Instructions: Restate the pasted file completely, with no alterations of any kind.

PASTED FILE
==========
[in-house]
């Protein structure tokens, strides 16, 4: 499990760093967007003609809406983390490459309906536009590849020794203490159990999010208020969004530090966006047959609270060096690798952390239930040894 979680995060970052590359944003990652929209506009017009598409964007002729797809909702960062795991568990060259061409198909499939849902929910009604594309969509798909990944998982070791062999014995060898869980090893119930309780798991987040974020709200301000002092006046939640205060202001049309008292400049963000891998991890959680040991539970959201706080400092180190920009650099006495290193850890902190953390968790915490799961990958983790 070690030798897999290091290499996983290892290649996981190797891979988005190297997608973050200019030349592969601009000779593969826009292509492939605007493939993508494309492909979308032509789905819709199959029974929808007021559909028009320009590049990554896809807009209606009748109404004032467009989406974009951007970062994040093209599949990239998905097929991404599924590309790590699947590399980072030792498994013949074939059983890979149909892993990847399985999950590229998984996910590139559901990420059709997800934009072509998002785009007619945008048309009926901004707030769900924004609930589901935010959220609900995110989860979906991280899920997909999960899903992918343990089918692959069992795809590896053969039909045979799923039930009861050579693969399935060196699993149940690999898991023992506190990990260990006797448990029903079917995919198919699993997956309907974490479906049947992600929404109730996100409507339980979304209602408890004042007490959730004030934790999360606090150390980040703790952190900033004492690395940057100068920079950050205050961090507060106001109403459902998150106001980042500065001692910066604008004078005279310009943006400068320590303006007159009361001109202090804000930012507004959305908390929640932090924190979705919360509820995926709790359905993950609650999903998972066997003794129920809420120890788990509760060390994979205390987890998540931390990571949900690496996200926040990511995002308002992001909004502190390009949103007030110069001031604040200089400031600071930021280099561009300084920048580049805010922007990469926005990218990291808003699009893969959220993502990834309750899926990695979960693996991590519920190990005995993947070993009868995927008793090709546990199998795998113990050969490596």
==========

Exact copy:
[in-house]
């Protein structure tokens, strides 16, 4: 499990760093967007003609809406983390490459309906536009590849020794203490159990999010208020969004530090966006047959609270060096690798952390239930040894 979680995060970052590359944003990652929209506009017009598409964007002729797809909702960062795991568990060259061409198909499939849902929910009604594309969509798909990944998982070791062999014995060898869980090893119930309780798991987040974020709200301000002092006046939640205060202001049309008292400049963000891998991890959680040991539970959201706080400092180190920009650099006495290193850890902190953390968790915490799961990958983790 070690030798897999290091290499996983290892290649996981190797891979988005190297997608973050200019030349592969601009000779593969826009292509492939605007493939993508494309492909979308032509789905819709199959029974929808007021559909028009320009590049990554896809807009209606009748109404004032467009989406974009951007970062994040093209599949990239998905097929991404599924590309790590699947590399980072030792498994013949074939059983890979149909892993990847399985999950590229998984996910590139559901990420059709997800934009072509998002785009007619945008048309009926901004707030769900924004609930589901935010959220609900995110989860979906991280899920997909999960899903992918343990089918692959069992795809590896053969039909045979799923039930009861050579693969399935060196699993149940690999898991023992506190990990260990006797448990029903079917995919198919699993997956309907974490479906049947992600929404109730996100409507339980979304209602408890004042007490959730004030934790999360606090150390980040703790952190900033004492690395940057100068920079950050205050961090507060106001109403459902998150106001980042500065001692910066604008004078005279310009943006400068320590303006007159009361001109202090804000930012507004959305908390929640932090924190979705919360509820995926709790359905993950609650999903998972066997003794129920809420120890788990509760060390994979205390987890998540931390990571949900690496996200926040990511995002308002992001909004502190390009949103007030110069001031604040200089400031600071930021280099561009300084920048580049805010922007990469926005990218990291808003699009893969959220993502990834309750899926990695979960693996991590519920190990005995993947070993009868995927008793090709546990199998795998113990050969490596």